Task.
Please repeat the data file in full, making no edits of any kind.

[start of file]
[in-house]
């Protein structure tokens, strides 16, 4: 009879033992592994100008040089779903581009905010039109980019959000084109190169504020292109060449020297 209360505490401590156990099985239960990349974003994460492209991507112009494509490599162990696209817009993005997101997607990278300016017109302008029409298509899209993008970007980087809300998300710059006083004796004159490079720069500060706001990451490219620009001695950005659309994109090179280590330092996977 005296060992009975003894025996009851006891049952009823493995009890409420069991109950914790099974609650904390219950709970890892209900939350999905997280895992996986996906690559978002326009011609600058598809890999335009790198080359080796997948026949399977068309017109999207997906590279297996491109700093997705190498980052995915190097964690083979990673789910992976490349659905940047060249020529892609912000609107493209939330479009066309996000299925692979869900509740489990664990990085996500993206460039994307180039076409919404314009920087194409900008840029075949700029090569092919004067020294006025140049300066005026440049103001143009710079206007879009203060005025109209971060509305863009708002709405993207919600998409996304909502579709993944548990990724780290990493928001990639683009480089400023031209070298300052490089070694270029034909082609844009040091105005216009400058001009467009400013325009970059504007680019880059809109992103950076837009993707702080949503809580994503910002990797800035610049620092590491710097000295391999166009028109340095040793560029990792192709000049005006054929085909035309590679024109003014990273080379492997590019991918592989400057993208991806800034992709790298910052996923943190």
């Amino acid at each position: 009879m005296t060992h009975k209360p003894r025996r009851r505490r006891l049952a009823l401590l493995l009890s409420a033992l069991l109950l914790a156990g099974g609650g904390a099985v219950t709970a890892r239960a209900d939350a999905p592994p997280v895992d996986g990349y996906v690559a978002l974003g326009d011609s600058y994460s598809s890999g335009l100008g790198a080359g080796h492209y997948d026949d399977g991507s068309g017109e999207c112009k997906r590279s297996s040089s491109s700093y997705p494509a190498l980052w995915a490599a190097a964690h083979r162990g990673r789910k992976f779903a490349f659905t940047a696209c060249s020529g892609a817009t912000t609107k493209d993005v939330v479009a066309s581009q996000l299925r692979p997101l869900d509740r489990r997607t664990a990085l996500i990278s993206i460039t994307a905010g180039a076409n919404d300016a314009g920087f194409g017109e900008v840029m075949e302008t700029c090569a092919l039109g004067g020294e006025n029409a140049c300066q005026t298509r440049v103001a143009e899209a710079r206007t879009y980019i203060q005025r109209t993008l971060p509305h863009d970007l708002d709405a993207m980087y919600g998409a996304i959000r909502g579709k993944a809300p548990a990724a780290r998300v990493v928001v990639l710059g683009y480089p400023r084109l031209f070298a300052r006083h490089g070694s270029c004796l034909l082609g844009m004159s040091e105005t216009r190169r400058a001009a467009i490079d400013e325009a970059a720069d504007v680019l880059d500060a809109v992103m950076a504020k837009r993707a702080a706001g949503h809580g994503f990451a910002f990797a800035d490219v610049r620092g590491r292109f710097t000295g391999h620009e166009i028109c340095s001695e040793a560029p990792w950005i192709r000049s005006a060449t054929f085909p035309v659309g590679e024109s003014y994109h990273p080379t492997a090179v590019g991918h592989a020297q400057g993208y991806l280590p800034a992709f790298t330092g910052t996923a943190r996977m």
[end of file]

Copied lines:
[in-house]
């Protein structure tokens, strides 16, 4: 009879033992592994100008040089779903581009905010039109980019959000084109190169504020292109060449020297 209360505490401590156990099985239960990349974003994460492209991507112009494509490599162990696209817009993005997101997607990278300016017109302008029409298509899209993008970007980087809300998300710059006083004796004159490079720069500060706001990451490219620009001695950005659309994109090179280590330092996977 005296060992009975003894025996009851006891049952009823493995009890409420069991109950914790099974609650904390219950709970890892209900939350999905997280895992996986996906690559978002326009011609600058598809890999335009790198080359080796997948026949399977068309017109999207997906590279297996491109700093997705190498980052995915190097964690083979990673789910992976490349659905940047060249020529892609912000609107493209939330479009066309996000299925692979869900509740489990664990990085996500993206460039994307180039076409919404314009920087194409900008840029075949700029090569092919004067020294006025140049300066005026440049103001143009710079206007879009203060005025109209971060509305863009708002709405993207919600998409996304909502579709993944548990990724780290990493928001990639683009480089400023031209070298300052490089070694270029034909082609844009040091105005216009400058001009467009400013325009970059504007680019880059809109992103950076837009993707702080949503809580994503910002990797800035610049620092590491710097000295391999166009028109340095040793560029990792192709000049005006054929085909035309590679024109003014990273080379492997590019991918592989400057993208991806800034992709790298910052996923943190």
């Amino acid at each position: 009879m005296t060992h009975k209360p003894r025996r009851r505490r006891l049952a009823l401590l493995l009890s409420a033992l069991l109950l914790a156990g099974g609650g904390a099985v219950t709970a890892r239960a209900d939350a999905p592994p997280v895992d996986g990349y996906v690559a978002l974003g326009d011609s600058y994460s598809s890999g335009l100008g790198a080359g080796h492209y997948d026949d399977g991507s068309g017109e999207c112009k997906r590279s297996s040089s491109s700093y997705p494509a190498l980052w995915a490599a190097a964690h083979r162990g990673r789910k992976f779903a490349f659905t940047a696209c060249s020529g892609a817009t912000t609107k493209d993005v939330v479009a066309s581009q996000l299925r692979p997101l869900d509740r489990r997607t664990a990085l996500i990278s993206i460039t994307a905010g180039a076409n919404d300016a314009g920087f194409g017109e900008v840029m075949e302008t700029c090569a092919l039109g004067g020294e006025n029409a140049c300066q005026t298509r440049v103001a143009e899209a710079r206007t879009y980019i203060q005025r109209t993008l971060p509305h863009d970007l708002d709405a993207m980087y919600g998409a996304i959000r909502g579709k993944a809300p548990a990724a780290r998300v990493v928001v990639l710059g683009y480089p400023r084109l031209f070298a300052r006083h490089g070694s270029c004796l034909l082609g844009m004159s040091e105005t216009r190169r400058a001009a467009i490079d400013e325009a970059a720069d504007v680019l880059d500060a809109v992103m950076a504020k837009r993707a702080a706001g949503h809580g994503f990451a910002f990797a800035d490219v610049r620092g590491r292109f710097t000295g391999h620009e166009i028109c340095s001695e040793a560029p990792w950005i192709r000049s005006a060449t054929f085909p035309v659309g590679e024109s003014y994109h990273p080379t492997a090179v590019g991918h592989a020297q400057g993208y991806l280590p800034a992709f790298t330092g910052t996923a943190r996977m």